Spotlight on 2015 NYC GenTech Winners: RIME
Challenging. Eye-opening. Life-changing.
These are the words high-schoolers use to describe NYC GenTech, a tech-entrepreneurship summer program for students in lower-income communities across all five boroughs. GenTech provides hands-on learning experiences and mentorship opportunities for NYC’s budding entrepreneurs.
On September 17th, NYC GenTech finished off its 4th year with a standing-room only Demo Night.
Three finalist teams pitched their mobile apps and socially-minded businesses for the top prize of $5000 and a chance to pitch to a top New York City VC firm.
The evening was a culmination of the students’ hard work, and an example of how young New Yorkers can be extraordinary social innovators when given the opportunity and support.
Students learned the fundamentals of tech and entrepreneurship during a two-week bootcamp held at Cornell Tech NYC’s campus at Google, and navigated their way around Silicon Alley at mentorship sessions held at tech companies such as Warby Parker, LivePerson, and Palantir.
The three final teams presenting were:
- PhoNYC Frenzy: an app that supports English Language Learners to improve their skills through interactive games.
- RIME: an app that helps busy urban residents create the simplest route for multiple destinations and social networks
- Tempus: an app that supports high school and college students on their path to figure out a major or career that best suits them [pictured, above left].
Six semifinalist teams even competed for the Audience Choice Award by giving 60-second pitches and demoing their app with lightning speed.
And the grand prize winner is…
Second and third place accolades were awarded to Team Tempus and PhoNYC Frenzy respectively. The Audience Choice Award went to Politeia, an app that aims to educate young adults about politics and increase youth involvement in government.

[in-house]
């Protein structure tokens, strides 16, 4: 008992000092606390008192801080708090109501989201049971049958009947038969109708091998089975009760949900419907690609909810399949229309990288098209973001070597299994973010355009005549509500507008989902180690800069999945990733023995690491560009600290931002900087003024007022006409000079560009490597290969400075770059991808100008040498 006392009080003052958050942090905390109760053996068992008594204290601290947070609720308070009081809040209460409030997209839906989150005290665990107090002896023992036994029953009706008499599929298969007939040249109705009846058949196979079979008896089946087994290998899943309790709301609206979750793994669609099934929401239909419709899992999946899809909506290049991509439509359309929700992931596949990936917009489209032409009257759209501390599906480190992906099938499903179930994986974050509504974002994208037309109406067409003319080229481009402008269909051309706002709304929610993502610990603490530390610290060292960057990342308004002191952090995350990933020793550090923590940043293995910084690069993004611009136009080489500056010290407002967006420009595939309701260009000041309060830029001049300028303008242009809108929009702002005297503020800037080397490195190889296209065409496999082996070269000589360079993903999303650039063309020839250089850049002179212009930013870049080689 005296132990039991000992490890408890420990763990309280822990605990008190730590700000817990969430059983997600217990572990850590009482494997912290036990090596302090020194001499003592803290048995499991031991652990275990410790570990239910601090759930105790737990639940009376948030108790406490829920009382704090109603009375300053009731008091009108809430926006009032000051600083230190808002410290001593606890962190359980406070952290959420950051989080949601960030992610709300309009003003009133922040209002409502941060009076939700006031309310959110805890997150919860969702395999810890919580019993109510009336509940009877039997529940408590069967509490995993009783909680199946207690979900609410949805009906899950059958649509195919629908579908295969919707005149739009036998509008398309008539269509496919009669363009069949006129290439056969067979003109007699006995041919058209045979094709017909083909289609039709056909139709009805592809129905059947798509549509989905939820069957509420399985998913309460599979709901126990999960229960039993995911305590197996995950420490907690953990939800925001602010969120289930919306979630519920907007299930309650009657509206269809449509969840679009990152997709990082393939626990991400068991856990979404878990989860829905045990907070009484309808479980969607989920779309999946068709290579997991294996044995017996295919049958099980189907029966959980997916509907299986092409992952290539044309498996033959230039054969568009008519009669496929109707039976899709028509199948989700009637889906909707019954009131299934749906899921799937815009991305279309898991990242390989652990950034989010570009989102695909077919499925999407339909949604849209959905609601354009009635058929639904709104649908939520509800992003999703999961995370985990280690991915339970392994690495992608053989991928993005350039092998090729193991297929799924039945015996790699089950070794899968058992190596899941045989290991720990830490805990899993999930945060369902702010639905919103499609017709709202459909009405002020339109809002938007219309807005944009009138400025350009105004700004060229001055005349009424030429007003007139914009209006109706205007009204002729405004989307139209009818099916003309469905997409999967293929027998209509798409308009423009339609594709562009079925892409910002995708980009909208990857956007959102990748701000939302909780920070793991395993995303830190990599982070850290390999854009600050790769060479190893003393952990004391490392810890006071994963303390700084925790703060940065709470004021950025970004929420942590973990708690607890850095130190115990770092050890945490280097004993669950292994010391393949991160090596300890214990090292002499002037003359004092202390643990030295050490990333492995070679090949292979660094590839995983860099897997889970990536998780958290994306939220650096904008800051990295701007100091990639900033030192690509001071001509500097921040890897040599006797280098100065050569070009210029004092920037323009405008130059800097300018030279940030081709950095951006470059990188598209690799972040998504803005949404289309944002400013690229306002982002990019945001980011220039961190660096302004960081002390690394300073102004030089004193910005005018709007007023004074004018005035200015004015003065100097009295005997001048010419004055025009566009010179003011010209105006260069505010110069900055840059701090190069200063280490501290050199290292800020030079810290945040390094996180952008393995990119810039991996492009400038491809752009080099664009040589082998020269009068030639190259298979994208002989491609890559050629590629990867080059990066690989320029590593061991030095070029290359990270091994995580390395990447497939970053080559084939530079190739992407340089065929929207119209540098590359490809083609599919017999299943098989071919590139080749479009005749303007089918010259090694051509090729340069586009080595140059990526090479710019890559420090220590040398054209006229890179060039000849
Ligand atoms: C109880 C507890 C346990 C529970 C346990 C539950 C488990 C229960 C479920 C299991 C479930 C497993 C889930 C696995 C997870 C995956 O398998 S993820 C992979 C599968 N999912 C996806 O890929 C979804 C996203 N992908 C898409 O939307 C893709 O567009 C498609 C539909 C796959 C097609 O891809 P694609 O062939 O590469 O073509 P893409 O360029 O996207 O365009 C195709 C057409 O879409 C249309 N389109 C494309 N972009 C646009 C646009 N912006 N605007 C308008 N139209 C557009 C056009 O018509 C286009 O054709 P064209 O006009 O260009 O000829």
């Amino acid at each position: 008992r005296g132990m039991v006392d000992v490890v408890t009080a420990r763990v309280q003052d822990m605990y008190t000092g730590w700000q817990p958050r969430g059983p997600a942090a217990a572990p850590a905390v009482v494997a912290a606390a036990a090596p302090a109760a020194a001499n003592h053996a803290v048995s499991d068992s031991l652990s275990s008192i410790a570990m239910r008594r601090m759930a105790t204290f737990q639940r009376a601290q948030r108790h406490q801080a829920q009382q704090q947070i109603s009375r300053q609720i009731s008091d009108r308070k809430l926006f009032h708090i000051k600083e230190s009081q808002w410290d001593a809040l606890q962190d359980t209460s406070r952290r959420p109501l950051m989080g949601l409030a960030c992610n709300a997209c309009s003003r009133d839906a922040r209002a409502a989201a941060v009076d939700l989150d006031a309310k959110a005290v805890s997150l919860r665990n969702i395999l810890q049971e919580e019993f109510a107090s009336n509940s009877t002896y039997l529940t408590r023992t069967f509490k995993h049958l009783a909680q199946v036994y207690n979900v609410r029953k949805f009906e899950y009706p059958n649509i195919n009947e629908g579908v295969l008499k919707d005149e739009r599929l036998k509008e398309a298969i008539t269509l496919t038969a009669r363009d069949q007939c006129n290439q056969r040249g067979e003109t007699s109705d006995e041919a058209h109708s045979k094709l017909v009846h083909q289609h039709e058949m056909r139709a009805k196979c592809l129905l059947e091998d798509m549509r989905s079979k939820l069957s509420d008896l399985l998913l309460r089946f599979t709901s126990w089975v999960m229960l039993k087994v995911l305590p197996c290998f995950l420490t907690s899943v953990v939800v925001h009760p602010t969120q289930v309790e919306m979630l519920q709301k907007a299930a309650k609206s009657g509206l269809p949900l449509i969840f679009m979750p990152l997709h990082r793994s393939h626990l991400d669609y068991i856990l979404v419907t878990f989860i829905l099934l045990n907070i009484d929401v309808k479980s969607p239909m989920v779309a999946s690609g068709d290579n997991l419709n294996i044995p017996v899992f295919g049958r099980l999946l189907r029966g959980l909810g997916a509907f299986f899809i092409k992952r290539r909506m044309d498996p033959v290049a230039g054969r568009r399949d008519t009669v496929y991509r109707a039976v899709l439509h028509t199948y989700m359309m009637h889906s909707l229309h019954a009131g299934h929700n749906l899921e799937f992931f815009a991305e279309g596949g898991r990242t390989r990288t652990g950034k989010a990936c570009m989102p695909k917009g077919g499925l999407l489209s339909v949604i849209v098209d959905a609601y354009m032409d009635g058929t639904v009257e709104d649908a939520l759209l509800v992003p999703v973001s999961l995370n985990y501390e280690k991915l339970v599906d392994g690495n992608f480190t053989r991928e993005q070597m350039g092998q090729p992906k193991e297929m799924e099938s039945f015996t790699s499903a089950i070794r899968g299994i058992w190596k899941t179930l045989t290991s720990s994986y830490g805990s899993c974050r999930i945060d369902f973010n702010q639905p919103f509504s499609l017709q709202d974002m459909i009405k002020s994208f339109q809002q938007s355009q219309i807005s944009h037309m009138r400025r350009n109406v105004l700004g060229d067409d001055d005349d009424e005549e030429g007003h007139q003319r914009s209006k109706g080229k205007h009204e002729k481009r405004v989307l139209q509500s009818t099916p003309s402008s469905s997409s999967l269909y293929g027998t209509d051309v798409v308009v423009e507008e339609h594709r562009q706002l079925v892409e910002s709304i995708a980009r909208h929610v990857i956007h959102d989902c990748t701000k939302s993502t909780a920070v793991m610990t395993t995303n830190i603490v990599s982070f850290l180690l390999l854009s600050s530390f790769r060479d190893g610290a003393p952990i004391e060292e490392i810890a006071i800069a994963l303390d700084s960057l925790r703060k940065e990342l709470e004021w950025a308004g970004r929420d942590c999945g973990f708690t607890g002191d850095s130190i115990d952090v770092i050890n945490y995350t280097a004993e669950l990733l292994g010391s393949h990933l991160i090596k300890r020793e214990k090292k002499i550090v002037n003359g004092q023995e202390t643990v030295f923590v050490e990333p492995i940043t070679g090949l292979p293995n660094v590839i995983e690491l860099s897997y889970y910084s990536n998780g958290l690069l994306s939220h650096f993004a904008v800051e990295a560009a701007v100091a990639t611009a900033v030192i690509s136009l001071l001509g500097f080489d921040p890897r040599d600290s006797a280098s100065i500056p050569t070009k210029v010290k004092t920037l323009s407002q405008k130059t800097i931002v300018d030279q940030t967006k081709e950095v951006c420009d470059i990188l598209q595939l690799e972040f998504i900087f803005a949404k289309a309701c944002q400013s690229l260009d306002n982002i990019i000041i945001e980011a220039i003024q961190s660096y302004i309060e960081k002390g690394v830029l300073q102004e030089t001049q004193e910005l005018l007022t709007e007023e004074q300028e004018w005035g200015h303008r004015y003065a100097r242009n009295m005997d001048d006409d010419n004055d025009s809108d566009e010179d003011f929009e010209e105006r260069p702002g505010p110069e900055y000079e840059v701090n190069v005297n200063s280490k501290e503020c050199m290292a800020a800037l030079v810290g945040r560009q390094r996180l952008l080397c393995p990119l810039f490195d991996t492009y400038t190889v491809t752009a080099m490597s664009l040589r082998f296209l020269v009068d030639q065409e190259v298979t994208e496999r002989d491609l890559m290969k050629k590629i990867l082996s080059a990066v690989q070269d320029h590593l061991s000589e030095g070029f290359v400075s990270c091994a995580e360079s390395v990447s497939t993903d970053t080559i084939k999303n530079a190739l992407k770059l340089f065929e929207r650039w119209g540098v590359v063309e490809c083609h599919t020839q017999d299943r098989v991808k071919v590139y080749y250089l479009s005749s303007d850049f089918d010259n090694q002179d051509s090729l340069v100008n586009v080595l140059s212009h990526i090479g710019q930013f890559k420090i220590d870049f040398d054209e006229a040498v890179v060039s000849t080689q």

We spoke to two team members of the 1st-place RIME team, Christopher Martinez, a high school sophomore from Queens, and Syed, a high school junior from Queens, about their experience with NYC GenTech. They used one word to describe it: “INTENSE.”
What problem does your app RIME solve?
Christopher Martinez (CM): RIME tries to solve the problem of not being able to effectively route your day while trying to meet up with your friends.
Syed Rahman (SR): I cannot express the amount of times I have gotten lost when I was trying to meet up with my friends and I wished I could see where they were.
What was the biggest challenge your team faced while building the app?
CM: The biggest challenge we faced were some of the tech-related problems with building the app.
SR: We really needed a tech mentor to help us with the front and back end of the App—not to mention keeping our cool at the intense sessions during the heat wave, which would get very crazy occasionally!
What is the best advice you received during the program?
CM: The best advice that was given to me came from one of my mentors Bryan Shao (of J.P.Morgan) while I was stressing out over the pitch. He told me that I shouldn’t worry about the others in the competition because as long as we are giving 100%, what more could you do, really?
SR: Bryan also offered me advice on how to present in front of over 300 people and keep my calm and nerves. He also taught me that just having confidence in myself will go a long way through life.
What did it feel like to win the competition?